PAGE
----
This geometric cardboard pavilion by art collective Pink Intruder was set alight in Valencia as part of the city's Fallas festival earlier this year (+ slideshow).
The Ekklesia pavilion – named after the principal assembly of Athenian democracy in ancient Greece – was erected in the centre of a crossroads in the Spanish city, which hosts the festival each March.
Pink Intruder created the installation as a contemporary take on the traditional "falla" structures that are built and then burned during the festival.
"The ultimate goal of these installations is to be burned to celebrate the arrival of spring. In this context we built a structure entirely of cardboard and wood joints," said the collective.
"The purpose was to investigate to what extent we could carry up this type of structure, and also to place in a traditional context a contemporary image to provoke the debate between tradition and modernity."
Due to heavy rain and winds, the pavilion was taken apart and burned on the ground for safety reasons.
"We had extreme winds and heavy rain for several days," said Miguel Arraiz García of Pink Intruder. "That's not good for cardboard structures. The police told us not to burn it standing up so we put it down to the ground before the burning."
The lattice-like installation was designed to represent a temple "where citizens can meet and realise the power they have to change things through debate and confrontation of ideas."
Some of the columns were screen-printed with political messages submitted by the public "to highlight the emptiness of political discourse," Pink Intruder said.
"Its function was to highlight a lost heritage and to emphasise that any innovation in a traditional context should be based on a thorough knowledge of tradition."
The structure comprised eight different horizontal layers that were supported at various heights on a seven-by-seven grid of vertical columns.
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These layers were formed from parallel pairs of thin cardboard tubes, which fed into connector elements at each joint with the thicker uprights.
The first set of short lengths, raised 2.8 metres above the base, zigzagged between the outer two rows of columns. Just over a metre above, the next level bridged across to the next set of verticals in the same way.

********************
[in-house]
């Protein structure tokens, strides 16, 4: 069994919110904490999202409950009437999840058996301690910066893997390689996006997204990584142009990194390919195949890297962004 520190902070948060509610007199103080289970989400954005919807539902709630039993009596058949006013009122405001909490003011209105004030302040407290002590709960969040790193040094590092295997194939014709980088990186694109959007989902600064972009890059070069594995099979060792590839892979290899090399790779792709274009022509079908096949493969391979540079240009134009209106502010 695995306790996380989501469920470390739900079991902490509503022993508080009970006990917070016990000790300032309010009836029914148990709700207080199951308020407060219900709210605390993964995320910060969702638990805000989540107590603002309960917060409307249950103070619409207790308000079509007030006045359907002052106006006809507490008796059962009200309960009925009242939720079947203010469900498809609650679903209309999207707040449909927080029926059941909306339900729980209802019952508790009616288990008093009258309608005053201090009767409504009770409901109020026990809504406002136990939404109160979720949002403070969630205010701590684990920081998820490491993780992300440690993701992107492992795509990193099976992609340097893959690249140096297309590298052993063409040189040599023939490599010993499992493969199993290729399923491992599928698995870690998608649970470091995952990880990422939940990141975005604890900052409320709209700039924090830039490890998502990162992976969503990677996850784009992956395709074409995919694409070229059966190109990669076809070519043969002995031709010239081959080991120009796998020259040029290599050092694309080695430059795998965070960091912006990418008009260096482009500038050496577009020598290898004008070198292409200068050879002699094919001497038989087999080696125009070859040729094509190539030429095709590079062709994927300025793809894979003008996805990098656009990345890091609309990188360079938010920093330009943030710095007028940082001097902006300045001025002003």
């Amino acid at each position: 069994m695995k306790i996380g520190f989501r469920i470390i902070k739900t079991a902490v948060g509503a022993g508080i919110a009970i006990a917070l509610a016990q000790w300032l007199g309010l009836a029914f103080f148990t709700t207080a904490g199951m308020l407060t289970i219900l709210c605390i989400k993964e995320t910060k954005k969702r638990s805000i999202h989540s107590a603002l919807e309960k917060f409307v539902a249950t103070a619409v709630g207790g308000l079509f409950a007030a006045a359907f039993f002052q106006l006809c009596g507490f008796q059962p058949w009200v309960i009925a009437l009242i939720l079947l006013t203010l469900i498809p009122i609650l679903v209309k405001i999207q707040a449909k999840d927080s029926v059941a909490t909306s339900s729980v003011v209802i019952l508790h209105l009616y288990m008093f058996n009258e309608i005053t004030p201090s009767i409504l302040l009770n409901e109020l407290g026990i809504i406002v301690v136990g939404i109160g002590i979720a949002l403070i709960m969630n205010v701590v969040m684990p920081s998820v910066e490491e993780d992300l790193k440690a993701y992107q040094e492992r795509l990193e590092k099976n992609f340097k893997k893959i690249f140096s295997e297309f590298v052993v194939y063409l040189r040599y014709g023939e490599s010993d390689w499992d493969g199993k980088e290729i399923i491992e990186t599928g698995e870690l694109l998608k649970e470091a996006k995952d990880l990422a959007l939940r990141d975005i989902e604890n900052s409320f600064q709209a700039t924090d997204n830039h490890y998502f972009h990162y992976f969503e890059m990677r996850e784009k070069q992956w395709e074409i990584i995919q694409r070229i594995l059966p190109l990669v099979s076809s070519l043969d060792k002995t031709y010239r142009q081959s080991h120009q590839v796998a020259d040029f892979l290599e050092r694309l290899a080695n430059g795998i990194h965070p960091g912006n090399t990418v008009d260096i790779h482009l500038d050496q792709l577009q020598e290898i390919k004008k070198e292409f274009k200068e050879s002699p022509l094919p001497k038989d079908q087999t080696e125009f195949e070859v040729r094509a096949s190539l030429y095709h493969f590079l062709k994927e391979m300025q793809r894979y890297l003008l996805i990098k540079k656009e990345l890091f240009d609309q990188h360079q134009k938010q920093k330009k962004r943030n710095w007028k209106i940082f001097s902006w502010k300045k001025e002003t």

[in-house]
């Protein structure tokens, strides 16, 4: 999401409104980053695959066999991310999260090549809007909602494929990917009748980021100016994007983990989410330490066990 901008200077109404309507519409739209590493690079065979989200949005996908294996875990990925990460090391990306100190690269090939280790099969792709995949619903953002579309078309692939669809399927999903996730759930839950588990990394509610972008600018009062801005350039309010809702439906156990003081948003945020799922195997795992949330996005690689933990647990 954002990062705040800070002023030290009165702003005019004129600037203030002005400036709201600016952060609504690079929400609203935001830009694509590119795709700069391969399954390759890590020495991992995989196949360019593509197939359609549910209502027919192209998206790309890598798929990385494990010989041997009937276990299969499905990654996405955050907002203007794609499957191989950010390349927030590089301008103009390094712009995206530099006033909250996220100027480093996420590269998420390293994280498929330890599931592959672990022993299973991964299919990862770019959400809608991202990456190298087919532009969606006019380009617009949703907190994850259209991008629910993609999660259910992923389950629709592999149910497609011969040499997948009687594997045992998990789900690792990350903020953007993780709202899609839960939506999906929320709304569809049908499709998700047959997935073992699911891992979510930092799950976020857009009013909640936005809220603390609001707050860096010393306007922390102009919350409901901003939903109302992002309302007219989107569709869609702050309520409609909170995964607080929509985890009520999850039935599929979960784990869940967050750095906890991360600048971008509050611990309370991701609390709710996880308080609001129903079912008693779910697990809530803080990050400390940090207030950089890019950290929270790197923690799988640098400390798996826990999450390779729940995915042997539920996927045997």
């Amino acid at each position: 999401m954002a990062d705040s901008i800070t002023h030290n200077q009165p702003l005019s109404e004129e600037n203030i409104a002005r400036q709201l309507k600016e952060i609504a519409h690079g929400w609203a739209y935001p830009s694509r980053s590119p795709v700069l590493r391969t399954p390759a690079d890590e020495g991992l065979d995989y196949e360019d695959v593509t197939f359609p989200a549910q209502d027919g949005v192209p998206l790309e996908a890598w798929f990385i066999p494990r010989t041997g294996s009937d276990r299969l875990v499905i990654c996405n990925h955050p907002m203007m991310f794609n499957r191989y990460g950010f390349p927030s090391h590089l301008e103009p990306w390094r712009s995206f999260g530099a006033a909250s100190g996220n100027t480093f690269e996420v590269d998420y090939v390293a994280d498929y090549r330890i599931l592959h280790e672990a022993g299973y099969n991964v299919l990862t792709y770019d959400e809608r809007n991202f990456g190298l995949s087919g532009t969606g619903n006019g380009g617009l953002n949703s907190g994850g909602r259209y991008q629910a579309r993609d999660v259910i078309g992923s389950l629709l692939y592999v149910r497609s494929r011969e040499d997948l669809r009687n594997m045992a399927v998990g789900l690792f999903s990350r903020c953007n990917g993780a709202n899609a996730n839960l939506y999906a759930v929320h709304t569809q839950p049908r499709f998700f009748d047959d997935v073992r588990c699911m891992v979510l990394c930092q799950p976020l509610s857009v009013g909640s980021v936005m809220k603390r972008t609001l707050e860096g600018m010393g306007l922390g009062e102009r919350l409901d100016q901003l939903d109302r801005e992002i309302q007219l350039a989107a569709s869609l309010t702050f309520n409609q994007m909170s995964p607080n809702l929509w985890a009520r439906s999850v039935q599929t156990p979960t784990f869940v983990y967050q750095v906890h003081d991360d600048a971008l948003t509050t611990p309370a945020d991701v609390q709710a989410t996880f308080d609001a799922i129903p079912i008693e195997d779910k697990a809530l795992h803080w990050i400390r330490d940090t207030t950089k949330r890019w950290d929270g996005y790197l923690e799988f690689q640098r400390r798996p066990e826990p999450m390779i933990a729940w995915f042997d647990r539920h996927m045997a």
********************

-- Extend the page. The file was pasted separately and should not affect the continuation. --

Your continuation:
The next four layers slowly filled up the remaining space towards the centre, so the structure appeared to become denser towards the top.
For the final two layers, the beams were oriented perpendicular to the square outline of the base rather than at diagonals, creating an additional overlaid pattern.
A square gap was left in the top of the uppermost level, under which a perforated surface patterned with overlapping circles was suspended.
The metallic finish of the tubes shimmered in the sunlight, while LEDs were used to illuminate them after dark.
The podium of the structure – which bears a resemblance to Sou Fujimoto's 2013 Serpentine Gallery Pavilion – was decorated with 96,000 painted mosaic tiles created by members of the public in a series of workshops.
"We wanted it to be a participatory project and therefore the completion of the mosaic was made in different workshops with children at risk of social exclusion, and various neighbourhood associations," the team said.
The mosaic is based on nolla, a traditional Valencian tile pattern that fell out of use in the middle of the 20th century.
The festival of Las Fallas, officially a celebration of Saint Joseph, is thought to have its origins in pagan celebrations of the Spring Equinox.
Photography and video are by Noel Arraiz.
Collaborators: ARAE Patrimonio, Asociacion Cultural Falla Cronista, Retales, Josep Martí, Barret Films, Led Visuals, Ignite, Valencia Vibrant, Choreoscope, Visorifashionart